Saturday, 22 March 2014

I'll have a Bowel please, Carol

I spend a lot of time preaching on this blog about the wonders of talking about your illness. I relay how important it is to open up about how much the condition affects you because it's 100% times healthier than bottling everything up and feeling isolated and alone. 
However it's taken me this past year to finally realise I don't actually take my own advice. I talk about Crohn's a lot of course - on here, on social networking and I try my best to help and advise others with it. I tell my friends and family how I feel and explain what's happening with my treatment and what's next. But I don't TALK. I give them what I think they need, or want to know. I give them part of the puzzle then beat them up in my mind for not having the psychic ability to work out the rest for themselves. 
Basic communication really shouldn't be that difficult, but when it comes to telling the truth about my illness it's like I'm utterly stuck a lot of the time. 
When I was first diagnosed the idea of talking to someone outside of my friends and family was put to me and instantly dismissed. Why would I need to talk to anyone? I can cope with this on my own, and besides, I have everyone around me to listen if I need them. 
But how do your loved ones listen if you don't actually talk? 
They are just left in the impossible position of picking at the scraps of what emotional morsels you do offer and trying to create something tangible from it. Unfair and absolutely no use to either of us. 
So the gist of it is I'm going to see a counsellor. Not because I think I don't have the support of everyone around me - but exactly because I do. I want to give them what they deserve - to know the truth about how this is really affecting me. I expect everyone to be completely honest with me yet I'm only just realising I don't give them the same in return. This is really hard and a few months ago I probably would've been ashamed at my lack of apparent backbone but I know now this isn't my failing. It's just me trying to be strong.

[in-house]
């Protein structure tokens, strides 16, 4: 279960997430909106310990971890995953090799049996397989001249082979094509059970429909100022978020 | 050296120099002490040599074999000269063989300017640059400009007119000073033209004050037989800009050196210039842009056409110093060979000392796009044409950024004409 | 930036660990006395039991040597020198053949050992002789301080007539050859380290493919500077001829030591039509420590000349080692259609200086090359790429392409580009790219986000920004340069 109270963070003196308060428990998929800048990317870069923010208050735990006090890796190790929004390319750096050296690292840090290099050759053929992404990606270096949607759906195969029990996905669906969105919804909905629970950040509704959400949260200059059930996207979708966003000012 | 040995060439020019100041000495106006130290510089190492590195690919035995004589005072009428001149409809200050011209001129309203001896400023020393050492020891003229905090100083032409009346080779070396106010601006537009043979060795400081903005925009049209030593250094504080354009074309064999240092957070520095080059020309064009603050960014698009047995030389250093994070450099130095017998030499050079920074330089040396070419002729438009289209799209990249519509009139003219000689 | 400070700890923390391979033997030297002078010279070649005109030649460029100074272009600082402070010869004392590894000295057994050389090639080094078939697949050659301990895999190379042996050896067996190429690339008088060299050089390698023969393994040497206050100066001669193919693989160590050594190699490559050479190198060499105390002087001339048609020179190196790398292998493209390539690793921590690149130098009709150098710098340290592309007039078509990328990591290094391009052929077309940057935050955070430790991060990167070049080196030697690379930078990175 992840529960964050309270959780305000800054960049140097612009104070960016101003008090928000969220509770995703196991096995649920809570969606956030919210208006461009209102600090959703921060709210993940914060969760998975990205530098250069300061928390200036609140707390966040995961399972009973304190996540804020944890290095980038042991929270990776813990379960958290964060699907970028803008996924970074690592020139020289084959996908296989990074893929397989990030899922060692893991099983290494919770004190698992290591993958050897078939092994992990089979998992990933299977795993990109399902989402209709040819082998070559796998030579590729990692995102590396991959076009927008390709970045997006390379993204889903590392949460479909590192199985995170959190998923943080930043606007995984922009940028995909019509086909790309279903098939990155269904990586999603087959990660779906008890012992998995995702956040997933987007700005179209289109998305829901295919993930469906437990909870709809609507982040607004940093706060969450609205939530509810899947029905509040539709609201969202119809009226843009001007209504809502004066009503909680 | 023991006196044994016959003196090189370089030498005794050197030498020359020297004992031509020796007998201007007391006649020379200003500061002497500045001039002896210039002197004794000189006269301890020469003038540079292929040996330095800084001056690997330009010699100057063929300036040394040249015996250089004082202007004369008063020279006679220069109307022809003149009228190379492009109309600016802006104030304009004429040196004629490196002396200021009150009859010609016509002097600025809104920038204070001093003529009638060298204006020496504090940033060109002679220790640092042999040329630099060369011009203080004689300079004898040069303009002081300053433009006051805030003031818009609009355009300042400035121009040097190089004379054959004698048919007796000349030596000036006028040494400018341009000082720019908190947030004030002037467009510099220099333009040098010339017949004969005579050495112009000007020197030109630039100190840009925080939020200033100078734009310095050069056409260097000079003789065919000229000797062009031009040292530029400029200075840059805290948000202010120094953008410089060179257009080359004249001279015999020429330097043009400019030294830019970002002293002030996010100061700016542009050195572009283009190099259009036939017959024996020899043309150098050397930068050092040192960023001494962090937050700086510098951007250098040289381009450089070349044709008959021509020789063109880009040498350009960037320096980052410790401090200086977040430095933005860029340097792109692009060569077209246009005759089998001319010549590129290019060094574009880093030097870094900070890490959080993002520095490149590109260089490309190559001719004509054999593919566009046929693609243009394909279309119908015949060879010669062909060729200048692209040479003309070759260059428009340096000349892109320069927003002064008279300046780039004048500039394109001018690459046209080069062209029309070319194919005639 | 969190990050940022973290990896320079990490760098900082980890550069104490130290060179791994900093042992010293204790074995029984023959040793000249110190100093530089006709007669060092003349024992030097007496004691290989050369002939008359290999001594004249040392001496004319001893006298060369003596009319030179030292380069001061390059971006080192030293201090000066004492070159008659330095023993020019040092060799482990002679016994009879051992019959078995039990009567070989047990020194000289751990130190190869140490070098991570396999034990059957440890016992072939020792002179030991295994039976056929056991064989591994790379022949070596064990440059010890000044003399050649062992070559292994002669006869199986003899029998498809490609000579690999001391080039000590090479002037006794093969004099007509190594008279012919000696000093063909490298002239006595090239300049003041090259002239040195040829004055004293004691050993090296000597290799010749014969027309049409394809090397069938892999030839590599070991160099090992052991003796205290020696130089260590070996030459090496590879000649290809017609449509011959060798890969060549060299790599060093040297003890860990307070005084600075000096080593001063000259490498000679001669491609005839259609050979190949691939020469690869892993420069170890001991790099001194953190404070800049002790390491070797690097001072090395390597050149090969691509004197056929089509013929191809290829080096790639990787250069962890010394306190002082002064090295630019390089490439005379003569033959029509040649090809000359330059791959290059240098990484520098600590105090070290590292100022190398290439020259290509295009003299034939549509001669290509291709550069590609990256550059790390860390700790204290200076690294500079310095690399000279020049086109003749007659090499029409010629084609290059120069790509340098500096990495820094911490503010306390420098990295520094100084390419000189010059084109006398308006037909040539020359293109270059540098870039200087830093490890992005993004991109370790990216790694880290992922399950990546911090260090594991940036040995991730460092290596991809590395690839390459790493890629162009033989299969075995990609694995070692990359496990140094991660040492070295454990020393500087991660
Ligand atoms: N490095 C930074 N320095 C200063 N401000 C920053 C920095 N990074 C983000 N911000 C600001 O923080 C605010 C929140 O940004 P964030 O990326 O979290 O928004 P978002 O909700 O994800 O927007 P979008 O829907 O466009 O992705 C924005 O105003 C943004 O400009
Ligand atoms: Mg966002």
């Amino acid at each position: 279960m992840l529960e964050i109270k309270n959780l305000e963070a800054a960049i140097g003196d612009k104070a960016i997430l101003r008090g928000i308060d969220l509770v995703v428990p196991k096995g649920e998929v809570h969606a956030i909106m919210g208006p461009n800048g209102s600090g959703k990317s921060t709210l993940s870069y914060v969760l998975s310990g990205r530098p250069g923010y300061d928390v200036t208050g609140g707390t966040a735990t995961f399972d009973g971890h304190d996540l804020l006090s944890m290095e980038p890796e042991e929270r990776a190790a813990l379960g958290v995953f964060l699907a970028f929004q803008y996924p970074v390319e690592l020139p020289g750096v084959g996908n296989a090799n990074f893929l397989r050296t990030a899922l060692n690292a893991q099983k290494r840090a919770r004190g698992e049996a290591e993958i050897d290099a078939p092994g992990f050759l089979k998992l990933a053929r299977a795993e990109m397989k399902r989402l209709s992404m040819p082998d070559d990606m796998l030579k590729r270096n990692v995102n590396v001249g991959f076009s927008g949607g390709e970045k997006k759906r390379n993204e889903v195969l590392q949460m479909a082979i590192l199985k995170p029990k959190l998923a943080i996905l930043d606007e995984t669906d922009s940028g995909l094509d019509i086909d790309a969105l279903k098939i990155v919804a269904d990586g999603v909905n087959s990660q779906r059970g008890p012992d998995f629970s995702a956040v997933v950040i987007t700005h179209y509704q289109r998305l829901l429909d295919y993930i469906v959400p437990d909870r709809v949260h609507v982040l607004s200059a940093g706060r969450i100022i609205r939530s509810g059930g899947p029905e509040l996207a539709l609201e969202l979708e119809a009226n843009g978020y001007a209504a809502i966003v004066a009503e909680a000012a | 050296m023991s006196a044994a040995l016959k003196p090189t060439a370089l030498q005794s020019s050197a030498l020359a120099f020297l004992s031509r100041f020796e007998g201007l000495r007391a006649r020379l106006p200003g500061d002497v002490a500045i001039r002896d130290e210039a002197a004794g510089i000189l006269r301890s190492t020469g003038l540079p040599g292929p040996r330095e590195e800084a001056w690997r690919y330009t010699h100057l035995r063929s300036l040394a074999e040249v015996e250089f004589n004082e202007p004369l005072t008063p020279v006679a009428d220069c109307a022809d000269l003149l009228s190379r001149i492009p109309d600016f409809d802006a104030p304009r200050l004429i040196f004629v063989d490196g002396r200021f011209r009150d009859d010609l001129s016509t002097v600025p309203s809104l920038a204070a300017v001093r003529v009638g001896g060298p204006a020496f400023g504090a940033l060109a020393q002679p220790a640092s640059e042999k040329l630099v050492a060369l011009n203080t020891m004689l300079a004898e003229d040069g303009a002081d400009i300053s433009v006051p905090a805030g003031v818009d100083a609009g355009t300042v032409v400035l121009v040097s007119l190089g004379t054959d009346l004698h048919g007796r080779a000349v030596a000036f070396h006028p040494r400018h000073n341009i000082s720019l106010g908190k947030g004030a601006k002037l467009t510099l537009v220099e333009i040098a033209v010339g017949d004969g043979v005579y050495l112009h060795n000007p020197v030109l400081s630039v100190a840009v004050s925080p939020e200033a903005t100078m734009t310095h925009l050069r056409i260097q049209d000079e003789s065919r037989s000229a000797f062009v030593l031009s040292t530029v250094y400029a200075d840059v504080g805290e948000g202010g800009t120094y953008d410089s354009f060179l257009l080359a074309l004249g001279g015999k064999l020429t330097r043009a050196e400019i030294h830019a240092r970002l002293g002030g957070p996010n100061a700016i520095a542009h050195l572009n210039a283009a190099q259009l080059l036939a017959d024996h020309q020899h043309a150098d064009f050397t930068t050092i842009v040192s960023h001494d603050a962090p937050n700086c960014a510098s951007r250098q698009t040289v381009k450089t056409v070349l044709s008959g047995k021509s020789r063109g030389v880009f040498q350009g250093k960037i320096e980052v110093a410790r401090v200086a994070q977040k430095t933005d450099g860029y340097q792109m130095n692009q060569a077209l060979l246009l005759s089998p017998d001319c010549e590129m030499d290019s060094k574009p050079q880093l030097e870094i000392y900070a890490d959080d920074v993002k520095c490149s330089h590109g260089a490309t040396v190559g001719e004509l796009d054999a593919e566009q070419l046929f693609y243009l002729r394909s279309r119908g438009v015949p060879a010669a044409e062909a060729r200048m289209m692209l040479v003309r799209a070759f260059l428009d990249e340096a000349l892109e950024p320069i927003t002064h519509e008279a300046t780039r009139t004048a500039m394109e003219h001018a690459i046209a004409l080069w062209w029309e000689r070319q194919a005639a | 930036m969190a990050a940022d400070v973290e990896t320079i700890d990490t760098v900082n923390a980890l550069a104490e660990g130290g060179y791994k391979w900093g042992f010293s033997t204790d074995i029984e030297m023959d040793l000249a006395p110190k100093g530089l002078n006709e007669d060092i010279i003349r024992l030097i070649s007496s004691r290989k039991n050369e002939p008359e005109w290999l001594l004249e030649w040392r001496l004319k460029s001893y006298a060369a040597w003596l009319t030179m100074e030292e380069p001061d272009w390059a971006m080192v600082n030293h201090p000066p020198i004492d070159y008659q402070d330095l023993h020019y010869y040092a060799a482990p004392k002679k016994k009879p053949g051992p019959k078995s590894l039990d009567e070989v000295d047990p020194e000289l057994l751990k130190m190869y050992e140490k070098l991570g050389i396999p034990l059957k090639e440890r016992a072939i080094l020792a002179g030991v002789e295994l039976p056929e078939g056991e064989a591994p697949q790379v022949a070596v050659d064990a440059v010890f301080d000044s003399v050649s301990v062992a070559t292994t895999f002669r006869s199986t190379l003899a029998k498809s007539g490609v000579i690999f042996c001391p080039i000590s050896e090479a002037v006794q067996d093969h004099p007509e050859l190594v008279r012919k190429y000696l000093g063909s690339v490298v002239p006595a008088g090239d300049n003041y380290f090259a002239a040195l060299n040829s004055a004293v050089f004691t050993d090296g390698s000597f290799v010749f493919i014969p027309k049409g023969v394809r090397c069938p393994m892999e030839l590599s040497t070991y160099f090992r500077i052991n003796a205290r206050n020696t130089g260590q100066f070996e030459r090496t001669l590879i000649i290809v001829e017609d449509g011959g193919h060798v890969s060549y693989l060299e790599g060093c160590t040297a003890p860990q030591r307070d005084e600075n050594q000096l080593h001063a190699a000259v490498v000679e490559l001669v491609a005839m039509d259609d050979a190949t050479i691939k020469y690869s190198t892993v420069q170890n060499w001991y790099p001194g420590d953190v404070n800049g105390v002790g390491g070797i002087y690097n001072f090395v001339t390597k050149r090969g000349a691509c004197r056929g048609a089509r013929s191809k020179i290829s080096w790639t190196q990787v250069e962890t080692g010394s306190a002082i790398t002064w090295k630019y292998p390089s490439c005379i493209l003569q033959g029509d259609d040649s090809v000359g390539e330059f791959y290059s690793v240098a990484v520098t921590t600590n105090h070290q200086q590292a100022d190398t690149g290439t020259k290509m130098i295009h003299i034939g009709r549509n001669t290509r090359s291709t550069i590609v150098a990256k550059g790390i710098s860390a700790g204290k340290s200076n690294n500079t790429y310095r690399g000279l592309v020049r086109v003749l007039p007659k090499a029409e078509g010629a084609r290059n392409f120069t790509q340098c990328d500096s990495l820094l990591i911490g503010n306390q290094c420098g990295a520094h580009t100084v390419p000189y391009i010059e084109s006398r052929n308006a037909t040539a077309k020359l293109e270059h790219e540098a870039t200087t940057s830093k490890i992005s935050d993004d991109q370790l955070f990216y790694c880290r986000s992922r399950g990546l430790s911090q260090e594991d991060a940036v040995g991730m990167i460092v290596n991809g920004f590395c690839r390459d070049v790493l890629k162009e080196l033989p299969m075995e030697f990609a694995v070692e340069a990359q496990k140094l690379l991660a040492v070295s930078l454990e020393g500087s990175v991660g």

Crohn's, and any long term illness for that matter, is an absolute challenge to live with - physically and mentally, and I should never underestimate how much this affects my mental health as well as my body. The frustration I feel mainly lies in knowing that when someone kindly asks how I am and I tell them, and the conversation ends, they go away and carry on with their life but I'm still stuck with it. That's absolutely not their fault and it's unchangeable. There's no feeling of 'offloading' because Crohn's is there 24/7.  
However this next step is a positive one; I want to be able to talk openly about how hopeless I can feel without feeling pathetic or worrying that I'm upsetting everyone around me. I don't want to be embarrassed by the fact that sometimes I feel like a worthless girlfriend/friend/daughter/employee/cat owner. I know none of those feelings are truly the case, but I also need to accept that I feel that way for a reason, and acknowledging whatever those reasons are is the only way to put it behind me. I certainly can't rid myself of my illness but I can learn to share some of the burden with the people who love me and want to help. I may not be Loreal but I'm definitely worth it.

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